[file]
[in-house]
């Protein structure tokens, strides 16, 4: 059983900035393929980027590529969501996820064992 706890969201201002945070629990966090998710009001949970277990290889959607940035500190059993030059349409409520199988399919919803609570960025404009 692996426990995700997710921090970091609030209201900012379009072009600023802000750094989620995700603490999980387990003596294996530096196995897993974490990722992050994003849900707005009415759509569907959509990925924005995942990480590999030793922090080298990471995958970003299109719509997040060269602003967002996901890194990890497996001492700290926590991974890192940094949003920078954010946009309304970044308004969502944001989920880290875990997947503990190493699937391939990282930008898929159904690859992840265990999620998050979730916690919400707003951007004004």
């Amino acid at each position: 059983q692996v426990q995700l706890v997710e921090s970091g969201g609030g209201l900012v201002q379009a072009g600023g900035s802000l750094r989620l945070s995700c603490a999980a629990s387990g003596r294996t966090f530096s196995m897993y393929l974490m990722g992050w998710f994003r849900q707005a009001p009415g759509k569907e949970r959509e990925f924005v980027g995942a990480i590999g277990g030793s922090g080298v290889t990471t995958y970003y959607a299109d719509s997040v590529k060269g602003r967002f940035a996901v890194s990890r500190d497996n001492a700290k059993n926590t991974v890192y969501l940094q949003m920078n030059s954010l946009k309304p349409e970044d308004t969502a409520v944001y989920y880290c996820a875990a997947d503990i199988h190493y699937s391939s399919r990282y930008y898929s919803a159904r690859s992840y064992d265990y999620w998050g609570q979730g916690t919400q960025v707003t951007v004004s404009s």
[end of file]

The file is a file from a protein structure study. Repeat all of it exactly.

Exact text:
[in-house]
């Protein structure tokens, strides 16, 4: 059983900035393929980027590529969501996820064992 706890969201201002945070629990966090998710009001949970277990290889959607940035500190059993030059349409409520199988399919919803609570960025404009 692996426990995700997710921090970091609030209201900012379009072009600023802000750094989620995700603490999980387990003596294996530096196995897993974490990722992050994003849900707005009415759509569907959509990925924005995942990480590999030793922090080298990471995958970003299109719509997040060269602003967002996901890194990890497996001492700290926590991974890192940094949003920078954010946009309304970044308004969502944001989920880290875990997947503990190493699937391939990282930008898929159904690859992840265990999620998050979730916690919400707003951007004004």
């Amino acid at each position: 059983q692996v426990q995700l706890v997710e921090s970091g969201g609030g209201l900012v201002q379009a072009g600023g900035s802000l750094r989620l945070s995700c603490a999980a629990s387990g003596r294996t966090f530096s196995m897993y393929l974490m990722g992050w998710f994003r849900q707005a009001p009415g759509k569907e949970r959509e990925f924005v980027g995942a990480i590999g277990g030793s922090g080298v290889t990471t995958y970003y959607a299109d719509s997040v590529k060269g602003r967002f940035a996901v890194s990890r500190d497996n001492a700290k059993n926590t991974v890192y969501l940094q949003m920078n030059s954010l946009k309304p349409e970044d308004t969502a409520v944001y989920y880290c996820a875990a997947d503990i199988h190493y699937s391939s399919r990282y930008y898929s919803a159904r690859s992840y064992d265990y999620w998050g609570q979730g916690t919400q960025v707003t951007v004004s404009s």